The Freshwater jellyfish originated in the Amazonian forests of South America and are currently found on all continents of the world, except perhaps Africa. The freshwater jellyfish usually gets transported along with shipments of plants and animals and finds itself in a new habitat. This unwilling transportation is possibly the reason freshwater jellyfish are found in abundance in most parts of the world.
Freshwater jellyfish can be found in freshwater lakes, reservoirs, man-made impoundments, water-filled gravel pits, rock quarries, algae-filled ponds, and rivers. Unlike their marine counterparts, freshwater jellyfish do not like currents and tides and prefer standing water. This is why they are not usually seen in fast flowing streams or rivers.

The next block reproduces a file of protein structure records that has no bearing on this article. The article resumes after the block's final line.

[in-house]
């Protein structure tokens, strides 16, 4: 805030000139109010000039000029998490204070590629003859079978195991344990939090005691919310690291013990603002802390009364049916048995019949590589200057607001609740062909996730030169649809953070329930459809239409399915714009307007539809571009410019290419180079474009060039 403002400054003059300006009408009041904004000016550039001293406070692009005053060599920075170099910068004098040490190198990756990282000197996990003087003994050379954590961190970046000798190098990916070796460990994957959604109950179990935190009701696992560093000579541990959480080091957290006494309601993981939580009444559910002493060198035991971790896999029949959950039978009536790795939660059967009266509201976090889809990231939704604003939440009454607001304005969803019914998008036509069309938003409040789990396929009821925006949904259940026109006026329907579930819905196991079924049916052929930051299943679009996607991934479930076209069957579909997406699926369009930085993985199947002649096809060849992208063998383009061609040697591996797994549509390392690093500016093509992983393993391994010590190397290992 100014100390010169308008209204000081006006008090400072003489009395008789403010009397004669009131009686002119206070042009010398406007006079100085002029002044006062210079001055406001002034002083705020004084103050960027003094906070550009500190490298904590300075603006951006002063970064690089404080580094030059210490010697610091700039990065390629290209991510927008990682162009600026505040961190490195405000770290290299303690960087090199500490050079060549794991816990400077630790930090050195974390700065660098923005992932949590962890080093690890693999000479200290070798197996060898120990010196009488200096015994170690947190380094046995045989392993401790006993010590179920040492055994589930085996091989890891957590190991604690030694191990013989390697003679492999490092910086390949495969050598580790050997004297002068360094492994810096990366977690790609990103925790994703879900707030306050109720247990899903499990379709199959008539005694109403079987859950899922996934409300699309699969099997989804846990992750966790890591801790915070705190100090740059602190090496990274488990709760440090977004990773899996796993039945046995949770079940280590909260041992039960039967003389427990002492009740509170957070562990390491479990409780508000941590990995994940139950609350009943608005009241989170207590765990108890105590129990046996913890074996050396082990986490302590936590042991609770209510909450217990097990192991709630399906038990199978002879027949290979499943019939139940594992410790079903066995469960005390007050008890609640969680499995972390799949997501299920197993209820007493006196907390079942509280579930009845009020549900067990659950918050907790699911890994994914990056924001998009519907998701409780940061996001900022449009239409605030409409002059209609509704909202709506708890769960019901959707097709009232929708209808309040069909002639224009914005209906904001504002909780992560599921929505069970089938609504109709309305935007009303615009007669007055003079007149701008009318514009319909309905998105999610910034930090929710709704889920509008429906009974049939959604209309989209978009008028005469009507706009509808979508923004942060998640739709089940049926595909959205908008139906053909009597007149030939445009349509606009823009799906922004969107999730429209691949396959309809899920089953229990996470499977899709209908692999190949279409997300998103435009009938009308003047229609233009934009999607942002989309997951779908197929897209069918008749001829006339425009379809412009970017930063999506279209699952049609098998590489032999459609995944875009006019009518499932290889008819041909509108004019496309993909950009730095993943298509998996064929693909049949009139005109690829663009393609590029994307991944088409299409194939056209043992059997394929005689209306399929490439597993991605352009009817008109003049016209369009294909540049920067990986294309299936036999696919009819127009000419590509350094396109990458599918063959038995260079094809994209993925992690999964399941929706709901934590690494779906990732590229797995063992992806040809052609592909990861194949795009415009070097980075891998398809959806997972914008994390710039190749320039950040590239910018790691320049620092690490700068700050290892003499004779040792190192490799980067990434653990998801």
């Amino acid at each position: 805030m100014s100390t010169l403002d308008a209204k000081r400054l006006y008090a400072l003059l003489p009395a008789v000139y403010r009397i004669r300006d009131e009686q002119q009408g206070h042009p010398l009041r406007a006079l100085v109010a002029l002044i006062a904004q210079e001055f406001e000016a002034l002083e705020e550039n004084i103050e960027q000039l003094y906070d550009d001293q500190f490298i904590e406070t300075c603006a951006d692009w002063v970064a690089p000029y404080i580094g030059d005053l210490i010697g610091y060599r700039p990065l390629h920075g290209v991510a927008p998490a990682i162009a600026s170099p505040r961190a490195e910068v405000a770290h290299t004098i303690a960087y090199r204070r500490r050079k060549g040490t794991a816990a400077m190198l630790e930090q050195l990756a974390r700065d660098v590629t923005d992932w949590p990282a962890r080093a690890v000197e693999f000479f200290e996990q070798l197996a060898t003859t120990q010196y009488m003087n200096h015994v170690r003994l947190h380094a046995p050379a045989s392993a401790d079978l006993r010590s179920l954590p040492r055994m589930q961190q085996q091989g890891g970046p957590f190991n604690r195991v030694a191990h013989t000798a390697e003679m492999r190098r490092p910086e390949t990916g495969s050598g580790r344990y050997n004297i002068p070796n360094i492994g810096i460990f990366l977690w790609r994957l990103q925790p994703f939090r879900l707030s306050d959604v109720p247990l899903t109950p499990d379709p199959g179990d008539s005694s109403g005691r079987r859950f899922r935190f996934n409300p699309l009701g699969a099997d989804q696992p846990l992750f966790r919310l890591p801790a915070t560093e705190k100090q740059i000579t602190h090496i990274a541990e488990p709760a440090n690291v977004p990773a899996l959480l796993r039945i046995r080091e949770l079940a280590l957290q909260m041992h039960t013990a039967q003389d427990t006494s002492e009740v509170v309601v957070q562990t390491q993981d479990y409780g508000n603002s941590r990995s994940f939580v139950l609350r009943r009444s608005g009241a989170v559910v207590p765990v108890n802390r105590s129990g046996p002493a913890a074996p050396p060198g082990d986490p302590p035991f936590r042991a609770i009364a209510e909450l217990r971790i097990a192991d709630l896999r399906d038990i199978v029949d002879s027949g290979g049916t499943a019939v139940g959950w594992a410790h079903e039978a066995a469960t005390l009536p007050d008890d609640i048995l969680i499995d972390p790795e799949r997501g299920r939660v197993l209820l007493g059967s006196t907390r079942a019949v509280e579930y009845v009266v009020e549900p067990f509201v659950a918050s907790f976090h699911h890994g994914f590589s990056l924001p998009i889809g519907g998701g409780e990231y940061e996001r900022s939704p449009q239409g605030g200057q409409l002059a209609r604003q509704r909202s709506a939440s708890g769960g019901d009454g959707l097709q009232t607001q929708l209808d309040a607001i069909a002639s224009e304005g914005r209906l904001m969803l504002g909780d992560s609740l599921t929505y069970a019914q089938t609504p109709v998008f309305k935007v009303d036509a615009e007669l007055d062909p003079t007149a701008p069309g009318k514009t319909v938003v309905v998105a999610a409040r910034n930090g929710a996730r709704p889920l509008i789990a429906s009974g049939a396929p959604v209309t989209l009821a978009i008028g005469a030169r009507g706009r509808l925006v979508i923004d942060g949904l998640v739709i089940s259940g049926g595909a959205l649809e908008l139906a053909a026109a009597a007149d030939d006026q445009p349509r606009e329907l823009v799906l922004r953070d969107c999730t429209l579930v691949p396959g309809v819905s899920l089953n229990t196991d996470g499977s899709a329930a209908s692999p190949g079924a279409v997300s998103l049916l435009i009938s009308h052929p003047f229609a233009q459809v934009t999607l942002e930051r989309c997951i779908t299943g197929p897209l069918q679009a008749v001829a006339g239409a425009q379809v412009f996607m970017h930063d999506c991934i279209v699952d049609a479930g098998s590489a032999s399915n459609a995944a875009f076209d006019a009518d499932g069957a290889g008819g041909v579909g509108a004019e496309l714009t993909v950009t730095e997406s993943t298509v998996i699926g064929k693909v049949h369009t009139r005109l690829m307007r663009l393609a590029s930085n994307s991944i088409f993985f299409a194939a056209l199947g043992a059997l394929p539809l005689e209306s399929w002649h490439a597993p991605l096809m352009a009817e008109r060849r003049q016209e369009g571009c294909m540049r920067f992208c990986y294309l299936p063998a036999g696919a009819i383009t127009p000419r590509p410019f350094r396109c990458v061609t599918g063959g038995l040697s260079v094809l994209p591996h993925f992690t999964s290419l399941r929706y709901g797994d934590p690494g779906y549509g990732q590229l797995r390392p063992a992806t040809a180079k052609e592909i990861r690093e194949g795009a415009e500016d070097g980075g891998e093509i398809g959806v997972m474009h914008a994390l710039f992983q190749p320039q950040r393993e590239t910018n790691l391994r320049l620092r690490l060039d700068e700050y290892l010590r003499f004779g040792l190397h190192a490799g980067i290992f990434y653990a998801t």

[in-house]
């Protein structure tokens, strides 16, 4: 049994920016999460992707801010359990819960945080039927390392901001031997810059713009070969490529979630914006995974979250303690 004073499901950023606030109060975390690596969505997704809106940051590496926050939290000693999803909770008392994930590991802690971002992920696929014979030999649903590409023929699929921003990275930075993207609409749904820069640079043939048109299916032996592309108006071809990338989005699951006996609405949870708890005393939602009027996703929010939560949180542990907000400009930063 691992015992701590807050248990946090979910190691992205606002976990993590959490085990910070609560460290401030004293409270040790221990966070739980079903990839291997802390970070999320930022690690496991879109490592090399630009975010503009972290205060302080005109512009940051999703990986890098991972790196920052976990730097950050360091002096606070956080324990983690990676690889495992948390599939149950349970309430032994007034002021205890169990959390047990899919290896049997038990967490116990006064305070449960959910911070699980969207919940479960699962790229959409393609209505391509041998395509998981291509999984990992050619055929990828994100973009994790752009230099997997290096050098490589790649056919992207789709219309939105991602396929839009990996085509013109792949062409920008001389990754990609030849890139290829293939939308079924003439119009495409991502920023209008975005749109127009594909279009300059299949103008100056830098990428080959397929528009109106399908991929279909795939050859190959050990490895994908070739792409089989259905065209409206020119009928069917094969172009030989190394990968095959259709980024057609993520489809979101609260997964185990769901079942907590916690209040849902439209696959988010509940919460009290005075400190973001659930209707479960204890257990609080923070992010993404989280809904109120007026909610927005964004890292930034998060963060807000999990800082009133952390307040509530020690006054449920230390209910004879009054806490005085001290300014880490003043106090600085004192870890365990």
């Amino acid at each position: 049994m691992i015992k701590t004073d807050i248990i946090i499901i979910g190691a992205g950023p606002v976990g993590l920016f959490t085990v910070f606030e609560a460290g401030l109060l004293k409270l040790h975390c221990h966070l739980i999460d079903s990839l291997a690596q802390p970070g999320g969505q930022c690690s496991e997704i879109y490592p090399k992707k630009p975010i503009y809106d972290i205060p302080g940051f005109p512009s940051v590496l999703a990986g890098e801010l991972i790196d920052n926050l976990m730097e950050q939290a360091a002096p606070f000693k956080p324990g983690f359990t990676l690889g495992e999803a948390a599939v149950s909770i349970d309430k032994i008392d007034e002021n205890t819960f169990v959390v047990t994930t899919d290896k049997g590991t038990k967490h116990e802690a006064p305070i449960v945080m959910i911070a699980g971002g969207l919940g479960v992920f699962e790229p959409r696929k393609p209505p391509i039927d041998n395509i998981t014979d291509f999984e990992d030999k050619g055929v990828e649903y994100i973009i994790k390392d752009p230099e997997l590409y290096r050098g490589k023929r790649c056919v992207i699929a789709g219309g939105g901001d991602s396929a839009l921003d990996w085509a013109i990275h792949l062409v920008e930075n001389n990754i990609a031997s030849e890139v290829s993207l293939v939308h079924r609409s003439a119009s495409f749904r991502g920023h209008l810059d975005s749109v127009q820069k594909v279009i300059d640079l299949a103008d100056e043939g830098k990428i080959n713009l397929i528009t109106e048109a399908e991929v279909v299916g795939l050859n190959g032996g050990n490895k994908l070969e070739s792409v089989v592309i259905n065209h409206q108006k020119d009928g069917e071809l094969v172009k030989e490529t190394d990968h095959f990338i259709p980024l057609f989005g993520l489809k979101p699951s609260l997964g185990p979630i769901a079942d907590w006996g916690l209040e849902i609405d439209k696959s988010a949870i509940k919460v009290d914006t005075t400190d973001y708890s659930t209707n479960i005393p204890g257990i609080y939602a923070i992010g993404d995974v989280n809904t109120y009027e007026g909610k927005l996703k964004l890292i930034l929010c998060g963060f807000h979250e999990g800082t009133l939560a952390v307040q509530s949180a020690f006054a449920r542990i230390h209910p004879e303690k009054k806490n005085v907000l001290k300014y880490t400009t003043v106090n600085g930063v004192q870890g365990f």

They can have as many as 400 tentacles at the margins of their bodies. The tentacles have a number of nematocysts, or stinging cells, that are capable of injecting venom into a prey to kill or paralyze it. However, these nematocysts are not powerful enough to break into human skins, and so, humans don’t feel any sting from the freshwater jellyfish.
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